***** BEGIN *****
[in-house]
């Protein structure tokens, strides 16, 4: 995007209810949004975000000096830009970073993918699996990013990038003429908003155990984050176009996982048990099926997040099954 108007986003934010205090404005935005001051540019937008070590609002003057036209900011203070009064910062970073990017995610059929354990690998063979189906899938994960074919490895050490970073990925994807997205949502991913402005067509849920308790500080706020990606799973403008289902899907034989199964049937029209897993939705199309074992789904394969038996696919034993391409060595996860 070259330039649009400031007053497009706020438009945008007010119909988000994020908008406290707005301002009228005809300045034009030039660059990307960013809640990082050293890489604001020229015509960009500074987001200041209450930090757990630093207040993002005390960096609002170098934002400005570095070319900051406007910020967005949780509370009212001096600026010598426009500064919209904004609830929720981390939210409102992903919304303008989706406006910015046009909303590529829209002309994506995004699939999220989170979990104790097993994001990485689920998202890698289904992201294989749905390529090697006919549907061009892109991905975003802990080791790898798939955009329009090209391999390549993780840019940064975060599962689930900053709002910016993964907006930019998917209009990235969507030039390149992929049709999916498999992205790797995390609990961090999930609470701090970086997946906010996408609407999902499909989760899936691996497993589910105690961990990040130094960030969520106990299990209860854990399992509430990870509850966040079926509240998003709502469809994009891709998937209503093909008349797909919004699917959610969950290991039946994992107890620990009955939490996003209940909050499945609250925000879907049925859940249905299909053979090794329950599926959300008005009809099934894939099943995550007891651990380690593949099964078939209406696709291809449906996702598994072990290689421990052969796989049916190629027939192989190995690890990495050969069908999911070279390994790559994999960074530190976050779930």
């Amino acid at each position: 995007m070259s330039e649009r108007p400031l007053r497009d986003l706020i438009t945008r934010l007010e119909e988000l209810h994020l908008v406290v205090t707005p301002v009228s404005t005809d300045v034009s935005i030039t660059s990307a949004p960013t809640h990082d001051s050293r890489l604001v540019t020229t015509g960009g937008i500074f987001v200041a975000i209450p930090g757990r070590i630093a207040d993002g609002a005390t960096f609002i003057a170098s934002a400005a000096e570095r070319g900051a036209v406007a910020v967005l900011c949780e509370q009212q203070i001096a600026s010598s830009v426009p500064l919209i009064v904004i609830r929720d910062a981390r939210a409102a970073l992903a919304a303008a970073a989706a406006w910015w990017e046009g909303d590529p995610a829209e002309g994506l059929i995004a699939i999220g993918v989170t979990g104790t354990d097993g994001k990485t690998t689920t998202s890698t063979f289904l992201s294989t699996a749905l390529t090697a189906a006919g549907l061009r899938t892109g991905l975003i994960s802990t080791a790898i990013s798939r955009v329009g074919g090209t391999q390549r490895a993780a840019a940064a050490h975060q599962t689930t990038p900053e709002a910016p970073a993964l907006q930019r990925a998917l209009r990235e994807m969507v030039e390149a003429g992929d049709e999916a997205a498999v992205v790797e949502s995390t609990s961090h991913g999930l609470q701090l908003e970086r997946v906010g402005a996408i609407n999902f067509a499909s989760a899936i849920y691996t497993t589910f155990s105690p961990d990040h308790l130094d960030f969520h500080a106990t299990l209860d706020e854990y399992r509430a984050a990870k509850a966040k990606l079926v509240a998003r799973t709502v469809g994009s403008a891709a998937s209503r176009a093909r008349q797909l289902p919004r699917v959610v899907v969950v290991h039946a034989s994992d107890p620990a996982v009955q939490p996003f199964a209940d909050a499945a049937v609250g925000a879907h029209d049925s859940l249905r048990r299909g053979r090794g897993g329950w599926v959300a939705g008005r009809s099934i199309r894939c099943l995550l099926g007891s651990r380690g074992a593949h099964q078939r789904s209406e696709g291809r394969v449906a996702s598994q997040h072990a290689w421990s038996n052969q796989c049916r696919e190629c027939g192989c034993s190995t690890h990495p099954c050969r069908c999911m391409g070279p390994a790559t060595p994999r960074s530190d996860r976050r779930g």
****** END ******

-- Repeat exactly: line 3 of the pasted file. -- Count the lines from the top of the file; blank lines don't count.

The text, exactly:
């Amino acid at each position: 995007m070259s330039e649009r108007p400031l007053r497009d986003l706020i438009t945008r934010l007010e119909e988000l209810h994020l908008v406290v205090t707005p301002v009228s404005t005809d300045v034009s935005i030039t660059s990307a949004p960013t809640h990082d001051s050293r890489l604001v540019t020229t015509g960009g937008i500074f987001v200041a975000i209450p930090g757990r070590i630093a207040d993002g609002a005390t960096f609002i003057a170098s934002a400005a000096e570095r070319g900051a036209v406007a910020v967005l900011c949780e509370q009212q203070i001096a600026s010598s830009v426009p500064l919209i009064v904004i609830r929720d910062a981390r939210a409102a970073l992903a919304a303008a970073a989706a406006w910015w990017e046009g909303d590529p995610a829209e002309g994506l059929i995004a699939i999220g993918v989170t979990g104790t354990d097993g994001k990485t690998t689920t998202s890698t063979f289904l992201s294989t699996a749905l390529t090697a189906a006919g549907l061009r899938t892109g991905l975003i994960s802990t080791a790898i990013s798939r955009v329009g074919g090209t391999q390549r490895a993780a840019a940064a050490h975060q599962t689930t990038p900053e709002a910016p970073a993964l907006q930019r990925a998917l209009r990235e994807m969507v030039e390149a003429g992929d049709e999916a997205a498999v992205v790797e949502s995390t609990s961090h991913g999930l609470q701090l908003e970086r997946v906010g402005a996408i609407n999902f067509a499909s989760a899936i849920y691996t497993t589910f155990s105690p961990d990040h308790l130094d960030f969520h500080a106990t299990l209860d706020e854990y399992r509430a984050a990870k509850a966040k990606l079926v509240a998003r799973t709502v469809g994009s403008a891709a998937s209503r176009a093909r008349q797909l289902p919004r699917v959610v899907v969950v290991h039946a034989s994992d107890p620990a996982v009955q939490p996003f199964a209940d909050a499945a049937v609250g925000a879907h029209d049925s859940l249905r048990r299909g053979r090794g897993g329950w599926v959300a939705g008005r009809s099934i199309r894939c099943l995550l099926g007891s651990r380690g074992a593949h099964q078939r789904s209406e696709g291809r394969v449906a996702s598994q997040h072990a290689w421990s038996n052969q796989c049916r696919e190629c027939g192989c034993s190995t690890h990495p099954c050969r069908c999911m391409g070279p390994a790559t060595p994999r960074s530190d996860r976050r779930g």